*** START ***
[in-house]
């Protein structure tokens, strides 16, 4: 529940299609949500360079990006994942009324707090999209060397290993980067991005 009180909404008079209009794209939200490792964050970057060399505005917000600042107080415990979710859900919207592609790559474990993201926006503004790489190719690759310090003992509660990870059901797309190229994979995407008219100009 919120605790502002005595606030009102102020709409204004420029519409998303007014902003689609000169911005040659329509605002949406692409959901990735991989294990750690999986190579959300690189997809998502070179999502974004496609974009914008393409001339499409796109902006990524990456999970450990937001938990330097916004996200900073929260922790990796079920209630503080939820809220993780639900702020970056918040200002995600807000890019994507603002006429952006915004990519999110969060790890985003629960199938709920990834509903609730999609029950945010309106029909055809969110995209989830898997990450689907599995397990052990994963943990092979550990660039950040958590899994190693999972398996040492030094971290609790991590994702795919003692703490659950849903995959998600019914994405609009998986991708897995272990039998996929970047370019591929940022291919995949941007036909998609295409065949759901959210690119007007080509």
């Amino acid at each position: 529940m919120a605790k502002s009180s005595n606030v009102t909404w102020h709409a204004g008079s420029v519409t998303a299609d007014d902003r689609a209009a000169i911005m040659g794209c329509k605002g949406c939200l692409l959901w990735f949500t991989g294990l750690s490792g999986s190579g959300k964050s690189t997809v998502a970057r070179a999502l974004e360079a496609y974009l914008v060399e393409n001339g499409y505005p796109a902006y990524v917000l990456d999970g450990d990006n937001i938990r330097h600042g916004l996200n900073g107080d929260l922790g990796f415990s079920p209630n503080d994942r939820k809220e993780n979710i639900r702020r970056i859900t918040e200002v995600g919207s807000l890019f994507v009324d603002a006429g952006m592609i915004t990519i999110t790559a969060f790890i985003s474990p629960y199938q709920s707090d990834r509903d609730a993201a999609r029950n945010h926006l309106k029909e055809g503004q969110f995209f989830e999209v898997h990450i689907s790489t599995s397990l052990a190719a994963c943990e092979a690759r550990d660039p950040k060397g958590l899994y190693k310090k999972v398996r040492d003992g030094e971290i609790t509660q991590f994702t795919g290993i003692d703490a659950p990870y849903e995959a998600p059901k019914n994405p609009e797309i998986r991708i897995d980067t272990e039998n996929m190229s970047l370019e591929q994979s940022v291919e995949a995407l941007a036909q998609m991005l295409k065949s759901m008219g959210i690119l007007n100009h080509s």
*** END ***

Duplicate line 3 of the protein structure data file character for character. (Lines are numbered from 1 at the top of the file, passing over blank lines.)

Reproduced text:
């Amino acid at each position: 529940m919120a605790k502002s009180s005595n606030v009102t909404w102020h709409a204004g008079s420029v519409t998303a299609d007014d902003r689609a209009a000169i911005m040659g794209c329509k605002g949406c939200l692409l959901w990735f949500t991989g294990l750690s490792g999986s190579g959300k964050s690189t997809v998502a970057r070179a999502l974004e360079a496609y974009l914008v060399e393409n001339g499409y505005p796109a902006y990524v917000l990456d999970g450990d990006n937001i938990r330097h600042g916004l996200n900073g107080d929260l922790g990796f415990s079920p209630n503080d994942r939820k809220e993780n979710i639900r702020r970056i859900t918040e200002v995600g919207s807000l890019f994507v009324d603002a006429g952006m592609i915004t990519i999110t790559a969060f790890i985003s474990p629960y199938q709920s707090d990834r509903d609730a993201a999609r029950n945010h926006l309106k029909e055809g503004q969110f995209f989830e999209v898997h990450i689907s790489t599995s397990l052990a190719a994963c943990e092979a690759r550990d660039p950040k060397g958590l899994y190693k310090k999972v398996r040492d003992g030094e971290i609790t509660q991590f994702t795919g290993i003692d703490a659950p990870y849903e995959a998600p059901k019914n994405p609009e797309i998986r991708i897995d980067t272990e039998n996929m190229s970047l370019e591929q994979s940022v291919e995949a995407l941007a036909q998609m991005l295409k065949s759901m008219g959210i690119l007007n100009h080509s």